Integrating Python and QML

Qt includes QML as a means of declaratively describing a user interface and using JavaScript as a scripting language within it. It is possible to write complete standalone QML applications, or to combine them with C++. PyQt5 allows QML to be integrated with Python in exactly the same way. In particular:

  • Python types that are sub-classed from QObject can be registered with QML.
  • Instances of registered Python types can be created and made available to QML scripts.
  • Instances of registered Python types can be created by QML scripts.
  • Singleton instances of registered Python types can be created automatically by a QML engine and made available to QML scripts.
  • QML scripts interact with Python objects through their properties, signals and slots.
  • Python properties, signals and slots can be given revision numbers that only those implemented by a specific version are made available to QML.

Note

The PyQt support for QML requires knowledge of the internals of the C++ code that implements QML. This can (and does) change between Qt versions and may mean that some features only work with specific Qt versions and may not work at all with some future version of Qt.

It is recommended that, in an MVC architecture, QML should only be used to implement the view. The model and controller should be implemented in Python.

Registering Python Types

Registering Python types with QML is done in the same way is it is done with C++ classes, i.e. using the qmlRegisterType, qmlRegisterSingletonType, qmlRegisterUncreatableType and qmlRegisterRevision functions.

In C++ these are template based functions that take the C++ class, and sometimes a revision, as template arguments. In the Python implementation these are simply passed as the first arguments to the respective functions.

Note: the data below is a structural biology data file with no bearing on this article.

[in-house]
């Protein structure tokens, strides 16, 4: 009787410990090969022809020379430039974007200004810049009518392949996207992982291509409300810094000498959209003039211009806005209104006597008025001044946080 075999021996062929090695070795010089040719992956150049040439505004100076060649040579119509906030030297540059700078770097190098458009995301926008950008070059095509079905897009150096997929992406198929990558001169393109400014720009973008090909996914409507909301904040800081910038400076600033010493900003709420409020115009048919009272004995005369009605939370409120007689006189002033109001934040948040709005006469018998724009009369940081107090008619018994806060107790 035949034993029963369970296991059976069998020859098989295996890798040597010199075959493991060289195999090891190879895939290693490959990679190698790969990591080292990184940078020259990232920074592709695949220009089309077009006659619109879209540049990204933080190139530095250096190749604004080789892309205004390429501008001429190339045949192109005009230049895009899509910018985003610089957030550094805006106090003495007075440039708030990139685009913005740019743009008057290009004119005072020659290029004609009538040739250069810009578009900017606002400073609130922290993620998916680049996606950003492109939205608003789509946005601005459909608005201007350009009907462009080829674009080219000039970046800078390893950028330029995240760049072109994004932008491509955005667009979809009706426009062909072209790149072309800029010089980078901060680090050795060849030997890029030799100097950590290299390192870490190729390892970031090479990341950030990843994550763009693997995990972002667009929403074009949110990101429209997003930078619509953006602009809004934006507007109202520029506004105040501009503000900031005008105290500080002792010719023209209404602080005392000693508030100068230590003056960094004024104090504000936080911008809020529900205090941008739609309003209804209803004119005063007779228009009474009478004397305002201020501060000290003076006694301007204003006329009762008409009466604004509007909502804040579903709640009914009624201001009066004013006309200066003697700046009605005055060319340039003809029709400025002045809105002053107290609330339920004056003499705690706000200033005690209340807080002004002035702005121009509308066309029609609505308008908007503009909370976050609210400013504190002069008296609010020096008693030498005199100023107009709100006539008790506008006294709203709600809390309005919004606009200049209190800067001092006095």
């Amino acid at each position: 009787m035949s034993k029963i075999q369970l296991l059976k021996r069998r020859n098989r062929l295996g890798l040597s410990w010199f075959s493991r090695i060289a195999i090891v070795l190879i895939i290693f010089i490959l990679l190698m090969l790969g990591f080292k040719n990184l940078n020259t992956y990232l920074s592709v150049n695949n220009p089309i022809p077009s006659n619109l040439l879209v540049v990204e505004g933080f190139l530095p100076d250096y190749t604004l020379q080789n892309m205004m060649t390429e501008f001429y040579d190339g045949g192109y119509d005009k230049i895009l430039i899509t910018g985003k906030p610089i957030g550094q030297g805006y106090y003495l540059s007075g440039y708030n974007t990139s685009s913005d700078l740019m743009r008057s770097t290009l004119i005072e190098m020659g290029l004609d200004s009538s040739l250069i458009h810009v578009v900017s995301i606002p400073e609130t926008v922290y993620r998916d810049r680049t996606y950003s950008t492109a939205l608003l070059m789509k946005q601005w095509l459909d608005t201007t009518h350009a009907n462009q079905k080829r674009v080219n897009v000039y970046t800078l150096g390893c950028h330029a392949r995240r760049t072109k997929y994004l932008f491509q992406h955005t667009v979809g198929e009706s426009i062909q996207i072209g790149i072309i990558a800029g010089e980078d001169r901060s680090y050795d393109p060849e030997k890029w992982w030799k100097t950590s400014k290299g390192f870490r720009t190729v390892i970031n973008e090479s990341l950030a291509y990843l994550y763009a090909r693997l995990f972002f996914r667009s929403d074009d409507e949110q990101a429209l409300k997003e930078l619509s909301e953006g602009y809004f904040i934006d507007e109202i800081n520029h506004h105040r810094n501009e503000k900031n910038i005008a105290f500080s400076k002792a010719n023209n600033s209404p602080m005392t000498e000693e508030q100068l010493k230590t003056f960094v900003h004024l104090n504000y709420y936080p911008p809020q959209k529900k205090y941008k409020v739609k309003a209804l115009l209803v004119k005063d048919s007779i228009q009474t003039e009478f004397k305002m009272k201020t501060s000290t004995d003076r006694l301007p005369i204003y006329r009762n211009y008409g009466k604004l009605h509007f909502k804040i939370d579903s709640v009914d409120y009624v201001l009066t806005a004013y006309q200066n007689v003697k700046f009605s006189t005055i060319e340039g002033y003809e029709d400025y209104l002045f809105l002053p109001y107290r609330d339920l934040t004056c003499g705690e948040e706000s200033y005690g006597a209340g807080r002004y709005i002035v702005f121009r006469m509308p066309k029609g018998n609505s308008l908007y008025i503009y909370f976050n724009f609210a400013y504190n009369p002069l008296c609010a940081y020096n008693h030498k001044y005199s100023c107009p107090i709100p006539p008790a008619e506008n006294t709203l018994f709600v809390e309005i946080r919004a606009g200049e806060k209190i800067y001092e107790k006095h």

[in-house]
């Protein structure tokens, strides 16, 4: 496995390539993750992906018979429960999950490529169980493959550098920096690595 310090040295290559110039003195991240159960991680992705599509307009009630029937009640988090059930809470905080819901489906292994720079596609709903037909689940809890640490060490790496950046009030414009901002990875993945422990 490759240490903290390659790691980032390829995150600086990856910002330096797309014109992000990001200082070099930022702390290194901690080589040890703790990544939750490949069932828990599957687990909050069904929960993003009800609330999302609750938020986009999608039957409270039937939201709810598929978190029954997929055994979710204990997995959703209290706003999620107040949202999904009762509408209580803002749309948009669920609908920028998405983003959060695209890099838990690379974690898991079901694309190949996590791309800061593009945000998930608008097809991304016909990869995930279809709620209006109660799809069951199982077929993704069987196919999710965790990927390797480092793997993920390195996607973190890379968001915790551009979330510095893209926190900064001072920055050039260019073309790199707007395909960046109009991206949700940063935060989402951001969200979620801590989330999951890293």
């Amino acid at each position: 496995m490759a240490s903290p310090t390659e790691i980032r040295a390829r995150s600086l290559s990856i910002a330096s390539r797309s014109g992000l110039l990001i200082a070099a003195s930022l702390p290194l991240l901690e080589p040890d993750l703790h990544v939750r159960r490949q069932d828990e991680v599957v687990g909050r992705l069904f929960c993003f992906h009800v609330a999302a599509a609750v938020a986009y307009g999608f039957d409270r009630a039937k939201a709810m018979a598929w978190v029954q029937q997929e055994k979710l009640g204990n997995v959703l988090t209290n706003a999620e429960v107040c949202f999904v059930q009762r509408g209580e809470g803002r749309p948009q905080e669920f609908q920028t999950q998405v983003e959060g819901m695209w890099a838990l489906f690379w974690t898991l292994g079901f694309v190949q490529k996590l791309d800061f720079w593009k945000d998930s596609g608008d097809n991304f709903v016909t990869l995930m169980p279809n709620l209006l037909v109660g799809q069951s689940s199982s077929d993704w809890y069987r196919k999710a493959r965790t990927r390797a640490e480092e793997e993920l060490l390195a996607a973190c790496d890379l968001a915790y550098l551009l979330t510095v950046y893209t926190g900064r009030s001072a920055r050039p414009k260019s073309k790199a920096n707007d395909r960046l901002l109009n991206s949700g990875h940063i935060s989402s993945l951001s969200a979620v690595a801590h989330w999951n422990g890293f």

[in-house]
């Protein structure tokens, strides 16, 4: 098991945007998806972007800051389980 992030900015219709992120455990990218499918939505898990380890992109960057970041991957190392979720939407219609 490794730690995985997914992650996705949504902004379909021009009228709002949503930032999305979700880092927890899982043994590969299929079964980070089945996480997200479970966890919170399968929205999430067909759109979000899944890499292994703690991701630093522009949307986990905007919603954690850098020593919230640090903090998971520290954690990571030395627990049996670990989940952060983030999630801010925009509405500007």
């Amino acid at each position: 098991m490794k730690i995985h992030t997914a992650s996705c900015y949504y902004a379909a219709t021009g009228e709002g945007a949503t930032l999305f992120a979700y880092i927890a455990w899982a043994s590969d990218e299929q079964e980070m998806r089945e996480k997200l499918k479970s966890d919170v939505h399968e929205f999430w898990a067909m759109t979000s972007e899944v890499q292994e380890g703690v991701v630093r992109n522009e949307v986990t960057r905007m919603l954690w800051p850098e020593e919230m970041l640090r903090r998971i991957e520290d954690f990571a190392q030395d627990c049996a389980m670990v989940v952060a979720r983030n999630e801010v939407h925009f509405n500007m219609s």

A Simple Example

The following simple example demonstates the implementation of a Python class that is registered with QML. The class defines two properties. A QML script is executed which creates an instance of the class and sets the values of the properties. That instance is then returned to Python which then prints the values of those properties.

Hopefully the comments are self explanatory:

import sys

from PyQt5.QtCore import pyqtProperty, QCoreApplication, QObject, QUrl
from PyQt5.QtQml import qmlRegisterType, QQmlComponent, QQmlEngine


# This is the type that will be registered with QML.  It must be a
# sub-class of QObject.
class Person(QObject):
    def __init__(self, parent=None):
        super().__init__(parent)

        # Initialise the value of the properties.
        self._name = ''
        self._shoeSize = 0

    # Define the getter of the 'name' property.  The C++ type of the
    # property is QString which Python will convert to and from a string.
    @pyqtProperty('QString')
    def name(self):
        return self._name

    # Define the setter of the 'name' property.
    @name.setter
    def name(self, name):
        self._name = name

    # Define the getter of the 'shoeSize' property.  The C++ type and
    # Python type of the property is int.
    @pyqtProperty(int)
    def shoeSize(self):
        return self._shoeSize

    # Define the setter of the 'shoeSize' property.
    @shoeSize.setter
    def shoeSize(self, shoeSize):
        self._shoeSize = shoeSize


# Create the application instance.
app = QCoreApplication(sys.argv)

# Register the Python type.  Its URI is 'People', it's v1.0 and the type
# will be called 'Person' in QML.
qmlRegisterType(Person, 'People', 1, 0, 'Person')

# Create a QML engine.
engine = QQmlEngine()

# Create a component factory and load the QML script.
component = QQmlComponent(engine)
component.loadUrl(QUrl('example.qml'))

# Create an instance of the component.
person = component.create()

if person is not None:
    # Print the value of the properties.
    print("The person's name is %s." % person.name)